With its close to 70 million inhabitants plus the growing consumer markets in Myanmar, Cambodia and Laos, Thailand has cemented its strategic position in the regional consumer market. The consumer industry is growing at a rate of 5% per year from 2016 to 20121 with expenditure per capita in Bangkok reaching USD 334, some 60% higher than the national average. Products on offer in Bangkok are on par with cities in the developed world, e.g. Singapore, Tokyo, London and New York.
The modern urban generation has embraced salmon, much thanks to the popularity of Japanese cuisine in Thailand. Japanese cuisine is the most popular foreign cuisine in Thailand and there are close to 2,500 Japanese restaurants in Thailand corresponding to almost 10% of restaurants in Bangkok. Thai consumers are also becoming more health conscious leading to an increase in seafood consumption.
The export of seafood from Norway reached an all time high in 2017 with the export value close to 1.2 billion NOK. That was 17% above 2016 which was another record year. In 2016 the export value to Thailand increased a whopping 60%. Of 2017’s total, 89% were salmon and trout and of this 66% was fresh airflown products. 2018 has started well for fresh salmonids, as of May 2018 the export is up 20% in volume and 17% in value. There are some challenges in the frozen salmonids segment, but we are expecting a rebound in the coming months.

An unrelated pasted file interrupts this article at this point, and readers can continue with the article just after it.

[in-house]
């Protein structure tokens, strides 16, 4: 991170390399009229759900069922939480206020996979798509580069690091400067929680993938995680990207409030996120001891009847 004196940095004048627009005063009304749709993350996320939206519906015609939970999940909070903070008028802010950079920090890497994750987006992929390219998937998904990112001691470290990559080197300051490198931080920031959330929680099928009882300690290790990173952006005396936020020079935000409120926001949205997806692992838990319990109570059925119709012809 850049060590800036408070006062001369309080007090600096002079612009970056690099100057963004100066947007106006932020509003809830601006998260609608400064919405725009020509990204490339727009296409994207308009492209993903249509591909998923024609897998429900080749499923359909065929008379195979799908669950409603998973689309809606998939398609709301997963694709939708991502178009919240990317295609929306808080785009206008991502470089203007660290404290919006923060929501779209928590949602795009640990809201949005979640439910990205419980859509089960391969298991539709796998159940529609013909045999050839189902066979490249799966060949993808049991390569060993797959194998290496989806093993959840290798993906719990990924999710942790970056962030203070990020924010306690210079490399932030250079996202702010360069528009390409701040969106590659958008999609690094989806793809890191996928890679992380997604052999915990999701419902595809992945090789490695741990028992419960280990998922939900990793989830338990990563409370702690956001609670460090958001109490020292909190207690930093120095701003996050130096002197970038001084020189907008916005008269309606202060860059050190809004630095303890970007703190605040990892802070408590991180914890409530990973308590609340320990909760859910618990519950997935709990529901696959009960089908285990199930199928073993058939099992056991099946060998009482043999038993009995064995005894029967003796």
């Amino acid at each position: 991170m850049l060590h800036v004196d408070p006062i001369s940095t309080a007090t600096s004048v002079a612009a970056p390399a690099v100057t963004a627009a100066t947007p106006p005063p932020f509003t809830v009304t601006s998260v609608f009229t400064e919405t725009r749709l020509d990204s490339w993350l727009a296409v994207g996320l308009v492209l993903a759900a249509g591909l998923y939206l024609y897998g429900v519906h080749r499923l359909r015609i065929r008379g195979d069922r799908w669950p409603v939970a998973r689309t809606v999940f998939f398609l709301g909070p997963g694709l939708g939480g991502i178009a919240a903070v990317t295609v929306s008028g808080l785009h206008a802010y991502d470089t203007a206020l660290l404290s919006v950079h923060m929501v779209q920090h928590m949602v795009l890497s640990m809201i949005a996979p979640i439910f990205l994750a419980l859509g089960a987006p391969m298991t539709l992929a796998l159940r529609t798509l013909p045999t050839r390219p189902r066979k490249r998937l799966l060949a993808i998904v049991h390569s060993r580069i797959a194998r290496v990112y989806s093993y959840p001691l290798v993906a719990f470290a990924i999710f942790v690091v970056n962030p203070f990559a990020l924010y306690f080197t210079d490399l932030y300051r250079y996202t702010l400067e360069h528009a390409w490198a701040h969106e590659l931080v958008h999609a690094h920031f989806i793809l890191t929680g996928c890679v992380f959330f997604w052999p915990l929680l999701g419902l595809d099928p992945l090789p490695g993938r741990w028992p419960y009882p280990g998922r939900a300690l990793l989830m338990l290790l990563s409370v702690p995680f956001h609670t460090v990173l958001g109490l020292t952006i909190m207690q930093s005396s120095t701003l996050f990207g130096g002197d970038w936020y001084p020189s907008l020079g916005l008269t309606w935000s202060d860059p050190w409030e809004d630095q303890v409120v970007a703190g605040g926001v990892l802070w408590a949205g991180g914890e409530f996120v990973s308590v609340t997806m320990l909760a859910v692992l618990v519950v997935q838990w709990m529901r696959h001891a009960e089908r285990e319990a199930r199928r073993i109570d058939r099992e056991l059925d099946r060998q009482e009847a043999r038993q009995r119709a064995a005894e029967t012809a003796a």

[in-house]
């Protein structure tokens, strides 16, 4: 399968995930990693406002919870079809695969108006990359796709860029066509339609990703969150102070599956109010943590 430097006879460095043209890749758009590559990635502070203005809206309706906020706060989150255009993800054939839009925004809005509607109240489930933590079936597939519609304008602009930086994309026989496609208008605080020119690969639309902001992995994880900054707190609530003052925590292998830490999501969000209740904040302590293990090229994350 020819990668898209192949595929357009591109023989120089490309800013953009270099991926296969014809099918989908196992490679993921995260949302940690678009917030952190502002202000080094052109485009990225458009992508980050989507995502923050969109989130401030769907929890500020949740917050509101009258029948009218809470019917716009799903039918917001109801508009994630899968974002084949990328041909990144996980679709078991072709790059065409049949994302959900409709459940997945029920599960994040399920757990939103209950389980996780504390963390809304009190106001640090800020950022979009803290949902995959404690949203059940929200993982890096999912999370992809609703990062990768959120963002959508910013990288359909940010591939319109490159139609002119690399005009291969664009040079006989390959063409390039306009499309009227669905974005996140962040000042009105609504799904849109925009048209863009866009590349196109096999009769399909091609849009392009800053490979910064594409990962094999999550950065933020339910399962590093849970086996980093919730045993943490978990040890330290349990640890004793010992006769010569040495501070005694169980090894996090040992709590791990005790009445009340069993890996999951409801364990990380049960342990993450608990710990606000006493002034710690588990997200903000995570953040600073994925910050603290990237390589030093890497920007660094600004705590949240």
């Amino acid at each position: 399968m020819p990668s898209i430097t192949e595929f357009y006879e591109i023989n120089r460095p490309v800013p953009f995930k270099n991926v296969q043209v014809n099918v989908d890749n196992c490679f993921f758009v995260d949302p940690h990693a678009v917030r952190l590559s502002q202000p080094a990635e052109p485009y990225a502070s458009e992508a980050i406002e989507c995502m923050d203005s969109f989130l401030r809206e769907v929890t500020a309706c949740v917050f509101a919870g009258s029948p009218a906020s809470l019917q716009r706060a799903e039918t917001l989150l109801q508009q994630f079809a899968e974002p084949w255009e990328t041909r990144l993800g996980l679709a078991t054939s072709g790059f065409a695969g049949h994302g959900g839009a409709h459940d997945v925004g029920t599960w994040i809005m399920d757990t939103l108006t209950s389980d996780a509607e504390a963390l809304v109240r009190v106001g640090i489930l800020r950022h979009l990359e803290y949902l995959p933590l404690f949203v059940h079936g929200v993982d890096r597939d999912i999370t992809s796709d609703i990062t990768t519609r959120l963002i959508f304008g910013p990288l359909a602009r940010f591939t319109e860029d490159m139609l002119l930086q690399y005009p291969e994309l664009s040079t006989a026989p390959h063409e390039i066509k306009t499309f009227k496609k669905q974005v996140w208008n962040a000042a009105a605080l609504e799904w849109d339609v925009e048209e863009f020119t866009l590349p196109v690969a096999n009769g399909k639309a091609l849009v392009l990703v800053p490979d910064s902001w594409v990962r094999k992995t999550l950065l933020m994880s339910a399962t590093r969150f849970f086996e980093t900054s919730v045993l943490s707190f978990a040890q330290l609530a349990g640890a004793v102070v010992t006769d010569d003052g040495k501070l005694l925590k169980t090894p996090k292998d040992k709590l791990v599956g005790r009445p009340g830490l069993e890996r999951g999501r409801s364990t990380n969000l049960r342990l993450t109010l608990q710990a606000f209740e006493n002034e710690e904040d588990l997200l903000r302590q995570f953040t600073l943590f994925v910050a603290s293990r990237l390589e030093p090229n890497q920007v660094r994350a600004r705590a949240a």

Norwegian Seafood Council continues to market fresh airflown salmon and trout in Thailand and to spread the message that these products come almost exclusively from Norway.
According to Euromonitor International, consumer expenditure is expected to expand by more than 5% each year from 2016-2021 with growth in education, communication, and food. Thai people seek convenience coupled with a high level of service and a stylish lifestyle.
The education sector is expected to grow fast. Like in other emerging economies in Asia, Thai parents put emphasis on their children’s development. Language training, tutorial courses and other extra activities such as dancing, music and sport classes are booming in Thailand.
According to the Nielsen research group, 21 million of Thailand’s close to 70 million inhabitants are internet users. Of these 18 million users connect to the web through their mobiles. About one third of Thailand’s 94 million mobile phone subscribers use smartphones.
Thailand remains in the top ten worldwide in social media usage in 2017. Social media has increasingly become an important tool for business marketing and for business success. Banks, telecoms, consumer goods makers and electronics firms, as well as the government, are active social media users.
The modern urban generation have moved into condominiums close to business areas and are looking for convenience in their daily lives . Visiting convenience stores and supermarkets for daily necessities and meals have become a must. Focus is on quality and value for money and people are willing to pay more for imported products. In general, Thai people are avid restaurant goers, and this can especially be seen in urban areas where the food and restaurant market is growing faster than the rest of the economy. Competition is stiff and many chain restaurants focus on a niche products likely to be embraced by the young urban population, e.g. yoghurts, desserts, coffee, bread or noodles.
There are major opportunities in the online retail industry in Thailand as purchasing patterns are shifting towards digital in the fast moving consumer goods sector. At present, online shopping accounts for only 0.6% of total retail sales, but the value of purchases via this channel almost tripled in 2015 and doubled in 2016.
See further in this report by HKTDC.